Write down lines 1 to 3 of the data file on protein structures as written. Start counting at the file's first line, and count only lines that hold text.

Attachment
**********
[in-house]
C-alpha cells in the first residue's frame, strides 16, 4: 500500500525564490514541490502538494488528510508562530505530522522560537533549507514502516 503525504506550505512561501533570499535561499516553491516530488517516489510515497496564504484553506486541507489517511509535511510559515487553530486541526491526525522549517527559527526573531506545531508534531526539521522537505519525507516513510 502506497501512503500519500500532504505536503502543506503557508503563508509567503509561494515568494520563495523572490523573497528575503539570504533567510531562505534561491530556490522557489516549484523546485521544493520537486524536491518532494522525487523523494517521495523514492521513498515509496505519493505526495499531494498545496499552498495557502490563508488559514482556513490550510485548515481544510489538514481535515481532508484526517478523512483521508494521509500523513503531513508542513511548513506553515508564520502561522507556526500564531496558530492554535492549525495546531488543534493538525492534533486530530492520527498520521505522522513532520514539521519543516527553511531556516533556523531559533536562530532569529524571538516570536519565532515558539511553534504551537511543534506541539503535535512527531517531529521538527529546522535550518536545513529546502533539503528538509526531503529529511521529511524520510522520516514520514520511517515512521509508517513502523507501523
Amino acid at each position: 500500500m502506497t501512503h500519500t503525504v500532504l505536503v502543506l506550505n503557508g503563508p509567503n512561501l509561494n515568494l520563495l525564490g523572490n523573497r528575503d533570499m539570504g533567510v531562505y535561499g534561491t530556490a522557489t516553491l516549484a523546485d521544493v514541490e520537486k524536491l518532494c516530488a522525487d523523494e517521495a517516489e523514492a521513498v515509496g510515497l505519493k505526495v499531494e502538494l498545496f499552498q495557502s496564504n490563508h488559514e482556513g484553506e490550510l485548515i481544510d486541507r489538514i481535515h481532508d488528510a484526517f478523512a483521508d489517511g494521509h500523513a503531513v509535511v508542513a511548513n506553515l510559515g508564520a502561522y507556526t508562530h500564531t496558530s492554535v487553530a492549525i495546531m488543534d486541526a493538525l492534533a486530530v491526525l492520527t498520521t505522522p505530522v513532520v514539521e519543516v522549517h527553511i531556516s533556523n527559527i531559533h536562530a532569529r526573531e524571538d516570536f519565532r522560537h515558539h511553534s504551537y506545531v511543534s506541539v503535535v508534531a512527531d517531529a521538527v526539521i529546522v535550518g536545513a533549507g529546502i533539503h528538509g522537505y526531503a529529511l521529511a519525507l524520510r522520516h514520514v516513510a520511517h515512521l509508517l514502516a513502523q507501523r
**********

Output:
[in-house]
C-alpha cells in the first residue's frame, strides 16, 4: 500500500525564490514541490502538494488528510508562530505530522522560537533549507514502516 503525504506550505512561501533570499535561499516553491516530488517516489510515497496564504484553506486541507489517511509535511510559515487553530486541526491526525522549517527559527526573531506545531508534531526539521522537505519525507516513510 502506497501512503500519500500532504505536503502543506503557508503563508509567503509561494515568494520563495523572490523573497528575503539570504533567510531562505534561491530556490522557489516549484523546485521544493520537486524536491518532494522525487523523494517521495523514492521513498515509496505519493505526495499531494498545496499552498495557502490563508488559514482556513490550510485548515481544510489538514481535515481532508484526517478523512483521508494521509500523513503531513508542513511548513506553515508564520502561522507556526500564531496558530492554535492549525495546531488543534493538525492534533486530530492520527498520521505522522513532520514539521519543516527553511531556516533556523531559533536562530532569529524571538516570536519565532515558539511553534504551537511543534506541539503535535512527531517531529521538527529546522535550518536545513529546502533539503528538509526531503529529511521529511524520510522520516514520514520511517515512521509508517513502523507501523
Amino acid at each position: 500500500m502506497t501512503h500519500t503525504v500532504l505536503v502543506l506550505n503557508g503563508p509567503n512561501l509561494n515568494l520563495l525564490g523572490n523573497r528575503d533570499m539570504g533567510v531562505y535561499g534561491t530556490a522557489t516553491l516549484a523546485d521544493v514541490e520537486k524536491l518532494c516530488a522525487d523523494e517521495a517516489e523514492a521513498v515509496g510515497l505519493k505526495v499531494e502538494l498545496f499552498q495557502s496564504n490563508h488559514e482556513g484553506e490550510l485548515i481544510d486541507r489538514i481535515h481532508d488528510a484526517f478523512a483521508d489517511g494521509h500523513a503531513v509535511v508542513a511548513n506553515l510559515g508564520a502561522y507556526t508562530h500564531t496558530s492554535v487553530a492549525i495546531m488543534d486541526a493538525l492534533a486530530v491526525l492520527t498520521t505522522p505530522v513532520v514539521e519543516v522549517h527553511i531556516s533556523n527559527i531559533h536562530a532569529r526573531e524571538d516570536f519565532r522560537h515558539h511553534s504551537y506545531v511543534s506541539v503535535v508534531a512527531d517531529a521538527v526539521i529546522v535550518g536545513a533549507g529546502i533539503h528538509g522537505y526531503a529529511l521529511a519525507l524520510r522520516h514520514v516513510a520511517h515512521l509508517l514502516a513502523q507501523r